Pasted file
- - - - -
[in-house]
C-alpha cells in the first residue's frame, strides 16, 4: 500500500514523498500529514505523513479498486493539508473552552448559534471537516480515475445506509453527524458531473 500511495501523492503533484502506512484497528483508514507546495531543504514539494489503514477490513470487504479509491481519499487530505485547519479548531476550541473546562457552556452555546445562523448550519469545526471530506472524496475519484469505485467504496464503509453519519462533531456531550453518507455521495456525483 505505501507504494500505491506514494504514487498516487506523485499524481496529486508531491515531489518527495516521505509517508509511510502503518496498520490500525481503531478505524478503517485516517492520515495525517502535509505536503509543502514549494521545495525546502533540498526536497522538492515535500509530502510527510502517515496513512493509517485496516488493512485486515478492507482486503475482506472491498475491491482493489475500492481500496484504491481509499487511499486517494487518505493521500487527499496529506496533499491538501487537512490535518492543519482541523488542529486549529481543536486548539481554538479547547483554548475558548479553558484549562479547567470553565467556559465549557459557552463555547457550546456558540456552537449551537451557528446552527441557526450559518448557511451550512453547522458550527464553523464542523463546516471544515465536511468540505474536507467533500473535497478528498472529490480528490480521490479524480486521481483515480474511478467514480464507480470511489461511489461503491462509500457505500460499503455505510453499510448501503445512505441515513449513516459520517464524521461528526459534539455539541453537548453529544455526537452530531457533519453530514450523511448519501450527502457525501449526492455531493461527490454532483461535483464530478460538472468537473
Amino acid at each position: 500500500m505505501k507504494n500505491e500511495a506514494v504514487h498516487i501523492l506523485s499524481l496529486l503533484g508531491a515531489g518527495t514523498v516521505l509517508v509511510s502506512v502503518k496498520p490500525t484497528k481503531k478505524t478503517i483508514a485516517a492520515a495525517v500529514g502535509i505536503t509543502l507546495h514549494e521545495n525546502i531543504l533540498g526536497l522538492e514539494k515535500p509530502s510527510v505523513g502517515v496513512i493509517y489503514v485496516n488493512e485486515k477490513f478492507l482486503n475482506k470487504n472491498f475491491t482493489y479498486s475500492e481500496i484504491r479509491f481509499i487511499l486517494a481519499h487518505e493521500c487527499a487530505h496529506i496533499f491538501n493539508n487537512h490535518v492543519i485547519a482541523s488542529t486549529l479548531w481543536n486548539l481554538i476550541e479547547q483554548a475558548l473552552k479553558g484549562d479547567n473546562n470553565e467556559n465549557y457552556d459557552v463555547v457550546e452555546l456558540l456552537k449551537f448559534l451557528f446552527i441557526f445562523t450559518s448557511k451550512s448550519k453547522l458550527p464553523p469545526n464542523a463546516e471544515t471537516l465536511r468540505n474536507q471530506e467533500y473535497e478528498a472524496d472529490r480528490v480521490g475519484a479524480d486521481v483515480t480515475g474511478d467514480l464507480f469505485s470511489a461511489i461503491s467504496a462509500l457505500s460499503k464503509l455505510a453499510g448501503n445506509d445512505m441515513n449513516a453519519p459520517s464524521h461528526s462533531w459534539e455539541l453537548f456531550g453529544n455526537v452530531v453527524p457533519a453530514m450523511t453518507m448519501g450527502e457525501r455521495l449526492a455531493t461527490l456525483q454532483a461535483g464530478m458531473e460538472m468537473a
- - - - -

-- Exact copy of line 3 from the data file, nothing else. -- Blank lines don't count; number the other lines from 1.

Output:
Amino acid at each position: 500500500m505505501k507504494n500505491e500511495a506514494v504514487h498516487i501523492l506523485s499524481l496529486l503533484g508531491a515531489g518527495t514523498v516521505l509517508v509511510s502506512v502503518k496498520p490500525t484497528k481503531k478505524t478503517i483508514a485516517a492520515a495525517v500529514g502535509i505536503t509543502l507546495h514549494e521545495n525546502i531543504l533540498g526536497l522538492e514539494k515535500p509530502s510527510v505523513g502517515v496513512i493509517y489503514v485496516n488493512e485486515k477490513f478492507l482486503n475482506k470487504n472491498f475491491t482493489y479498486s475500492e481500496i484504491r479509491f481509499i487511499l486517494a481519499h487518505e493521500c487527499a487530505h496529506i496533499f491538501n493539508n487537512h490535518v492543519i485547519a482541523s488542529t486549529l479548531w481543536n486548539l481554538i476550541e479547547q483554548a475558548l473552552k479553558g484549562d479547567n473546562n470553565e467556559n465549557y457552556d459557552v463555547v457550546e452555546l456558540l456552537k449551537f448559534l451557528f446552527i441557526f445562523t450559518s448557511k451550512s448550519k453547522l458550527p464553523p469545526n464542523a463546516e471544515t471537516l465536511r468540505n474536507q471530506e467533500y473535497e478528498a472524496d472529490r480528490v480521490g475519484a479524480d486521481v483515480t480515475g474511478d467514480l464507480f469505485s470511489a461511489i461503491s467504496a462509500l457505500s460499503k464503509l455505510a453499510g448501503n445506509d445512505m441515513n449513516a453519519p459520517s464524521h461528526s462533531w459534539e455539541l453537548f456531550g453529544n455526537v452530531v453527524p457533519a453530514m450523511t453518507m448519501g450527502e457525501r455521495l449526492a455531493t461527490l456525483q454532483a461535483g464530478m458531473e460538472m468537473a